For children, he wrote:

  • Children's storybook, Paalar Poocharam
  • Moral tales, Kadhaa Malar Koodai, Basket of Flowers
  • Children's prayer book

For parents, he wrote:

  • Petror Ozhukkam

His translations:

  • Mey Manasthaabam kanneer, translation of Heinrich Muller's Tears of Repentance, a booklet that is a good preparation for partaking in the Holy Communion.

He was one of those responsible for the translation of a revised version of the New Testament.


Most of his life was spent in Tranquebar, the little port town that welcomed missionaries Bartholomaeus Ziegenbalg (and Heinrich Plütschau), sent by the King of Denmark in 1706, and Christian Friedrich Schwarz, sponsored at the time by the Danish Missionary Society in Copenhagen.

He was ordained on 31 October 1878 at Tranquebar, by senior J. M. N. Schwartz. From that moment on, he served as pastor in the Lutheran Mission (later known as T.E.L.C.) until his death on 20 May 1927, except for a brief stint with the Missouri Mission, towards the end of his life from 1921 to 1927. The towns and cities where he served are: Tranquebar (1880–1891 and 1897–1919), Karaikal (1897–1919), Manikramam (1919), Porayar (1917–1919), Bangalore (1921), and Madras.[3]

He preached his last sermon on 1st of May 1927, in the Lutheran Adaikalanathar Church, Purasawakam, Madras, on John 10:11–16.


His theology was rooted in Lutheran Pietism, a renewed form of the post-reformation Lutheranism that was held by theologians in Halle in the 16th century, such as August Hermann Francke (1663–1727) and Philipp Jakob Spener (1635–1705). He was well versed in the life, works, and teachings of Martin Luther.

He was a great lover of Spurgeon's works, and possessed many of his books in his library. After reading John Ploughman's Talk and John Ploughman's Pictures, he wrote Ullathu Solvayne. Samuel was known as Tamil Spurgeon, although it is not clear if he was known for his strictness in doctrinal matters or for his homiletic gifts. He was also familiar with Waltharian views of Lutheranism. His allegiance was to God first and only then to his church. When it was time for the German missionaries to leave India, leaving the leadership on Indian shoulders, it was decided that the church would follow an Episcopal form of church government. Rev. N. Samuel felt that this and other innovations that were introduced were not according to the Biblical model and protested. When he realised that change was inevitable, in the middle of 1921, he left the T.E.L.C that he had served all his life, and joined the Missouri Mission. He returned to the T.E.L.C. in 1927 shortly before his death.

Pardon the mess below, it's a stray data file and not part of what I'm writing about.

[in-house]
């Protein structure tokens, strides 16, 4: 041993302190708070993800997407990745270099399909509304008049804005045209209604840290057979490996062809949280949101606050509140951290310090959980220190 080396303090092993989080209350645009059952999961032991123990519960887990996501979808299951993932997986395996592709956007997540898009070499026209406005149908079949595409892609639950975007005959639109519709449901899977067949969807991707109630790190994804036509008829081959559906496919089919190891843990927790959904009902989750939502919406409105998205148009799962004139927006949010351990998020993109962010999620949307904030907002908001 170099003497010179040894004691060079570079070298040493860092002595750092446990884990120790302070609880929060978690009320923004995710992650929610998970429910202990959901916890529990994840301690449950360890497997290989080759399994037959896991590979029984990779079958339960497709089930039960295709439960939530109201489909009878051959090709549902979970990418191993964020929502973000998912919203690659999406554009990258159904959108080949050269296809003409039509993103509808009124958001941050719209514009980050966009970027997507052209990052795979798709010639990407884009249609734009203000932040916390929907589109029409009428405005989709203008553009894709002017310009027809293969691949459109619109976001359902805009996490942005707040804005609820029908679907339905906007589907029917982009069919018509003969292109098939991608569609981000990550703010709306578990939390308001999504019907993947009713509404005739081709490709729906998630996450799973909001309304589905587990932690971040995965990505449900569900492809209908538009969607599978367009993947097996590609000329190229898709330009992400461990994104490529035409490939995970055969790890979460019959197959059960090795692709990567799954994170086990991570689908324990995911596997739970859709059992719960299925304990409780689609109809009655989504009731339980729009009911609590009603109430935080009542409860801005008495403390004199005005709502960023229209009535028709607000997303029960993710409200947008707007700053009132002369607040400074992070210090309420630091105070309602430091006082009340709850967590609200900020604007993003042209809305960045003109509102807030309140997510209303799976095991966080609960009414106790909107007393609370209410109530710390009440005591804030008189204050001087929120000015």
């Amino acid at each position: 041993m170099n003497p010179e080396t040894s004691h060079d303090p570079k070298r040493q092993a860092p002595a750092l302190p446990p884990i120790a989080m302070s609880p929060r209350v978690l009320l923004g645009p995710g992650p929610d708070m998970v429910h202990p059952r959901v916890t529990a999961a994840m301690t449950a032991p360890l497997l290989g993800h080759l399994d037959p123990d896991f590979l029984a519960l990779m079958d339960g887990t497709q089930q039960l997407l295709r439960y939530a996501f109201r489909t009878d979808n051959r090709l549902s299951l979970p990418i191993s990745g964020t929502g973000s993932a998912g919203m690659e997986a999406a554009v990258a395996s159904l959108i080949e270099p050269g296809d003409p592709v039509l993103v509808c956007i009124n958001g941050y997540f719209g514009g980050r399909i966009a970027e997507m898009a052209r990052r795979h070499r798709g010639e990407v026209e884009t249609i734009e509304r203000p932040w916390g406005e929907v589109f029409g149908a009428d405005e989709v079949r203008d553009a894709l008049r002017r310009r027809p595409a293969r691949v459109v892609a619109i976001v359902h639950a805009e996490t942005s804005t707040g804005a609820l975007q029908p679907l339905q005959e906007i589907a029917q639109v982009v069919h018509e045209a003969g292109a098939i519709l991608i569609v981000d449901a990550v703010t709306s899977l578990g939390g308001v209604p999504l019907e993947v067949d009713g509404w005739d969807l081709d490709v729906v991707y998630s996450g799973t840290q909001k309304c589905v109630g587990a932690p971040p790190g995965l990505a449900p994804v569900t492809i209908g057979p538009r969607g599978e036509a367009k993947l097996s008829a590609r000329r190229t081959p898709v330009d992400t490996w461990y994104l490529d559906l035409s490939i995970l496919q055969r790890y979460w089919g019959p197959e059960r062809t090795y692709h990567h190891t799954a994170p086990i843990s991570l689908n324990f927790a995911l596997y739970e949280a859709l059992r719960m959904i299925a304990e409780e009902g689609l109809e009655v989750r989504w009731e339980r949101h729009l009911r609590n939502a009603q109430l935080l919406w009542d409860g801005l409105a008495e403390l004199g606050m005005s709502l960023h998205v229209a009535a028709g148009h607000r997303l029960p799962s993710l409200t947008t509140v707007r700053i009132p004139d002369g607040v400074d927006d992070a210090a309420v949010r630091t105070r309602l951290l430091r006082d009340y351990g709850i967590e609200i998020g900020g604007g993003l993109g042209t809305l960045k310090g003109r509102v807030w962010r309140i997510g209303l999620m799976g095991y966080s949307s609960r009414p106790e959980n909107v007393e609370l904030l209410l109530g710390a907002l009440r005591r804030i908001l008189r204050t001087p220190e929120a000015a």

• List of Evangelical Lutheran missionaries in India (1705-19550)
  • Arunodayam Issue No. 10 October 1927
  • Silver Golden Jubilee Souvenir 1927-1977/1953-1978
  • The Evangelisch-Lutherisches Missionsblatt 1894
  • The Evangelisch-Lutherisches Missionsblatt 1912
  • The Gospel Witness Vol VIII February 1913 No. 6
  • The Gospel Witness Vol VIII April 1913 No. 8
  • The Gospel Witness Vol XXIII September 1927 No. 1
  • The Gospel Witness Vol XXIII December 1927 No. 4
  • The Gospel Witness Vol LI December 1955 No. 4
  • Die Kleine Missionsglocke 1909
  • Die Kleine Missionsglocke 1911 Vol XII
  • Die Kleine Missionsglocke 1918 Vol XIX
  • Die Kleine Missionsglocke 1927 Vol XXVIII
  • Evangelisch Lutherischen Mission 1908
  • The Lutheran Enterprise in India, edited by C.H.Swavely
  • Christian Friedrich Schwartz, Lutheran Missionary to India, 1749–1798 at www.wmcarey.edu


  1. ^ a b S. Modak (1900). Directory of Protestant Indian Christians, Volume 1. Ahmednaga (India). p. 537.{{cite book}}: CS1 maint: location missing publisher (link)
  2. ^ "Hymn # 272". dhyanamalar.org. Retrieved 7 September 2014.
  3. ^ International Missionary Council. Meeting (1939). The growing church. International Missionary Council. p. 206.